Participatory Design - A method to make sure we meet end-users' needs

Participatory Design actively involves relevant stakeholders in the design process. This is exactly what we are planning to do in the project: Within six sessions, starting in March 2023, we will elaborate and bring together user needs and design prototypes. 

Developing and building trustworthy AI solutions in the fight against disinformation is the primary aim of These solutions shall be used by the widest possible community, including journalists, investigators, and researchers.

At this stage of the project, it is one of’s focus points to elaborate and define end-users' needs and requirements. To do so, responsible project partners follow multiple paths such as conducting an ethnographic study in a European newsroom, carrying out an online survey (both started soon after project start in 2022) and facilitating six Participatory Design sessions that kicked off in March 2023 after a preparatory and planning stage in January and February.

What is Participatory Design?

Participatory Design is a method that actively involves all relevant stakeholders in the design process (of e.g.: products or hardware). It values each stakeholder’s perspective and input. Hence, it aims to ensure that design solutions (1) meet the needs and expectations of the users, (2) are relevant to them, (3) are meaningful and (4) give them a sense of ownership of the solutions. 

For reaching a well-balanced solution of designers' and end-users' needs, Participatory Design offers various steps. One is to create personas, which is a description of fictional characters who would use the design. It is equally important to understand the context in which the design will be used. This can be reached through ethnographic studies, interviews, or questionnaires – resembling also’s methods.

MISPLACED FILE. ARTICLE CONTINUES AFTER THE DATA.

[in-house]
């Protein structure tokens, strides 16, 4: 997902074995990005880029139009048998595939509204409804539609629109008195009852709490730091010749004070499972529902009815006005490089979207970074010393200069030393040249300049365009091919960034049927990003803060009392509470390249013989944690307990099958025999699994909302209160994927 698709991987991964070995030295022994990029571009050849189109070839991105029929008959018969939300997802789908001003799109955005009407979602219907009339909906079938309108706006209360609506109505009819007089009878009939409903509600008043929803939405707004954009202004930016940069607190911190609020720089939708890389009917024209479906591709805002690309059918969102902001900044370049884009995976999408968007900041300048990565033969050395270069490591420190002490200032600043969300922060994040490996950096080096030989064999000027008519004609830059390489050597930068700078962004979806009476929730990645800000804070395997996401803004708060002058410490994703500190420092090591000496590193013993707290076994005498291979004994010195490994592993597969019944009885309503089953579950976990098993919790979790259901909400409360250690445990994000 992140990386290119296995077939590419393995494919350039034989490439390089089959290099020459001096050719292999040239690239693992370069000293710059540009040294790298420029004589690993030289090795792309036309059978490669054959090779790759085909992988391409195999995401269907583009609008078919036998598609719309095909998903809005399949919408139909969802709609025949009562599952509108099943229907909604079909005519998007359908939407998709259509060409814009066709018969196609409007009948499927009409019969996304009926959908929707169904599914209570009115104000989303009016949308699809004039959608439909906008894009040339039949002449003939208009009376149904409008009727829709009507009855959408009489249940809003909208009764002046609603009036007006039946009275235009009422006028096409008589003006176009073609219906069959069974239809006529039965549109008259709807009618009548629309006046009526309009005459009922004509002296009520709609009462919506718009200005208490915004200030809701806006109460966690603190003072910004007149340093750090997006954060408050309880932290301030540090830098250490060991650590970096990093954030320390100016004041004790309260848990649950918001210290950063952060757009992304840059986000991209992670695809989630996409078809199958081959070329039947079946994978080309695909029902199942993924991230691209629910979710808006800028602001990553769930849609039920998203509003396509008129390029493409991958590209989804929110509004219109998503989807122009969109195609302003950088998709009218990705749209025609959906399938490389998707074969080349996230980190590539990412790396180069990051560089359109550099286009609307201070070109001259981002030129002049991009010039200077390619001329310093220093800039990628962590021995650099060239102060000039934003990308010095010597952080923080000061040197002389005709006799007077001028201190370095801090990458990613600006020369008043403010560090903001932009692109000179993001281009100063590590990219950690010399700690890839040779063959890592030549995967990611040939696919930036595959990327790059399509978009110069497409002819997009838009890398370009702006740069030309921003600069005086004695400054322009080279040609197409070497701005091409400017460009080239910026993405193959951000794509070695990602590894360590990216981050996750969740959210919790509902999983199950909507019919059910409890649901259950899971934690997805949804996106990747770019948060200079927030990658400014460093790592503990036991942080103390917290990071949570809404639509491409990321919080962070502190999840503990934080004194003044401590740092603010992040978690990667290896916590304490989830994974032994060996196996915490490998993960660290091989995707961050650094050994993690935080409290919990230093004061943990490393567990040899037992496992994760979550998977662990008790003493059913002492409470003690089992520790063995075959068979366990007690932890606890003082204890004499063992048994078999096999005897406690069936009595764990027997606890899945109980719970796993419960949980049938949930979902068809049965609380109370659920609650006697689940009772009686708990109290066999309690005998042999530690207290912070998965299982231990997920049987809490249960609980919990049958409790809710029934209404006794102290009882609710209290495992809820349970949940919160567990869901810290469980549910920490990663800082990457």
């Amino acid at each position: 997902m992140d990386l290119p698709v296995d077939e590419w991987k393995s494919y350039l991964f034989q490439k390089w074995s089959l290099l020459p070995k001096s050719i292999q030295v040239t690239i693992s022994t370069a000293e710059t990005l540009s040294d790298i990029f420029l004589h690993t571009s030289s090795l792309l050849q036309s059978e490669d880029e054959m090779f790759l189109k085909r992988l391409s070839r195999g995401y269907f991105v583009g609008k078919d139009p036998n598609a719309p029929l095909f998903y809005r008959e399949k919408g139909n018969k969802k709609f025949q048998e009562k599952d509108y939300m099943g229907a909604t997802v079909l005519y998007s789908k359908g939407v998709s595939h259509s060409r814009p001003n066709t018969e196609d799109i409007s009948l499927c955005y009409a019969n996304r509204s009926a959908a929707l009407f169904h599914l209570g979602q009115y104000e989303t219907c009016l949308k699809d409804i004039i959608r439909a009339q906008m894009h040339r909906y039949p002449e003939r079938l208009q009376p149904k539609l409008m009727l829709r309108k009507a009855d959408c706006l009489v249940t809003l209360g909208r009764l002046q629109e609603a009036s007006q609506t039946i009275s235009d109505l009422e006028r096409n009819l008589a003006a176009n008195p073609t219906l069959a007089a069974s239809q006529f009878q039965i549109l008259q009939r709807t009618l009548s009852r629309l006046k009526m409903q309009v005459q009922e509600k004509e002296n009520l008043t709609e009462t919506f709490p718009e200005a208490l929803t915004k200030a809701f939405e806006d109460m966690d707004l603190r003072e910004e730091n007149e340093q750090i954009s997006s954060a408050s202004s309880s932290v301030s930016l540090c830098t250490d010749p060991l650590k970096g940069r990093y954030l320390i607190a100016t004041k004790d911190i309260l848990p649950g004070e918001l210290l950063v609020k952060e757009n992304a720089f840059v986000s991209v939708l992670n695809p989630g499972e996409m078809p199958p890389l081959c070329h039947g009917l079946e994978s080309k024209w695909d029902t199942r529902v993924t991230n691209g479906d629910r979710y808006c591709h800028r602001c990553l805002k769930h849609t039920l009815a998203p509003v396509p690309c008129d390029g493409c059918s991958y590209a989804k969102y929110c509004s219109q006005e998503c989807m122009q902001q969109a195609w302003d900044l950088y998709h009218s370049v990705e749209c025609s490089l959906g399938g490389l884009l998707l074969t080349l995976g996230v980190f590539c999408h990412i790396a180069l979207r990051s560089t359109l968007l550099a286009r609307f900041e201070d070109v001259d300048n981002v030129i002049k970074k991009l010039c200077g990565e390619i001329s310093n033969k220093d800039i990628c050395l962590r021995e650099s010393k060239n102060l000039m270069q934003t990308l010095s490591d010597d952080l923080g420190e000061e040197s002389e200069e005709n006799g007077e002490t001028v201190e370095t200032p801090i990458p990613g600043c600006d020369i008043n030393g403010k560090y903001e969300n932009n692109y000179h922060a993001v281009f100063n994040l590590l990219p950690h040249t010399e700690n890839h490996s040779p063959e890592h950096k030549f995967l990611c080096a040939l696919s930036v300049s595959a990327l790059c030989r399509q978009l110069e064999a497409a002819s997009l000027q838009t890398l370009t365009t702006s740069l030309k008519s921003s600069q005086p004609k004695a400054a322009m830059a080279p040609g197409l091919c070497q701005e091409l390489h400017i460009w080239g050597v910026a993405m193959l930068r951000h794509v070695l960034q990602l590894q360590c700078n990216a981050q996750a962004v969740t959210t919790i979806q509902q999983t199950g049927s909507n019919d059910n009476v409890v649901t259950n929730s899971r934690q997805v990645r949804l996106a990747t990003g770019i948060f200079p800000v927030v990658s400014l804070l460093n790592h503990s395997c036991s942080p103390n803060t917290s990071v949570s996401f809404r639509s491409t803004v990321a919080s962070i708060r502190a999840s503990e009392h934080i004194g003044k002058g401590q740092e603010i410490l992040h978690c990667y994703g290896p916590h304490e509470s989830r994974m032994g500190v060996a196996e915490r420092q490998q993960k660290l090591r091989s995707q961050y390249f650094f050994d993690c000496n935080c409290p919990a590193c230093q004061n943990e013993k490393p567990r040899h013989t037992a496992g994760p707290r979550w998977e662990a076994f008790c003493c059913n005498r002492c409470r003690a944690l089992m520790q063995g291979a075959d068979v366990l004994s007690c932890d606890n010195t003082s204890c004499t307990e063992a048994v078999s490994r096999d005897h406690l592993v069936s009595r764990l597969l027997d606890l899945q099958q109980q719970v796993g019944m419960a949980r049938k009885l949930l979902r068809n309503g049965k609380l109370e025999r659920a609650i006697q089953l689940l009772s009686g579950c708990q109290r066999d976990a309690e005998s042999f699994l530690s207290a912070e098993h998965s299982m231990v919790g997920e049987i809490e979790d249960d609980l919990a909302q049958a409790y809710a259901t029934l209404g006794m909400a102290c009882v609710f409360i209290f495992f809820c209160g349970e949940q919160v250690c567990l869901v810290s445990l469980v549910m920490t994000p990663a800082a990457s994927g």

It is then helpful to create use cases that describe the interaction of a user with the design. Designers, on the other hand, bring along prototypes. Prototypes in this regard can either be as rudimental as a drawing on a napkin, or they can be designs ready for testing. What follows is an iterative process of interaction and communication between end-users and designers to purposefully improve the design according to stakeholders' needs.

Where was Participatory Design developed?

Its roots can be found in the 1960s in Scandinavia. Participatory Design was first mainly used in the design of work-related systems to empower industry workers to actively shape how work is performed.

Then, the method was transferred into technological processes such as alternative systems for image processing in the newspaper industry. 

Nowadays, Participatory Design is also applied in the design of computing systems for leisure or education, just as non-computer related designs, such as community or city development.

How do we apply Participatory Design in

In a series of six sessions, running from March to May 2023, we aim to bring together the various stakeholders, namely our research/technical partners and potential end-users, such as journalists or investigators. Sessions will be thematically clustered according to the researched topics within, and explore how to improve AI-based tools currently in development. Project partners will introduce prototypes developed within the project and exchange these with end-users.

The overall aim of the sessions is to improve our understanding of what our end-users, who work against disinformation, need, how tools should look like and what functionalities they should include. On this basis, technical partners can more precisely develop and improve their developments that will ultimately result in prototypes of services and solutions.
Author: Anna Schild (DW)

Editor: Eva Lopez (DW), Lalya Gaye (EBU) is co-funded by the European Commission under grant agreement ID 101070093, and the UK and Swiss authorities. This website reflects the views of the consortium and respective contributors. The EU cannot be held responsible for any use which may be made of the information contained herein.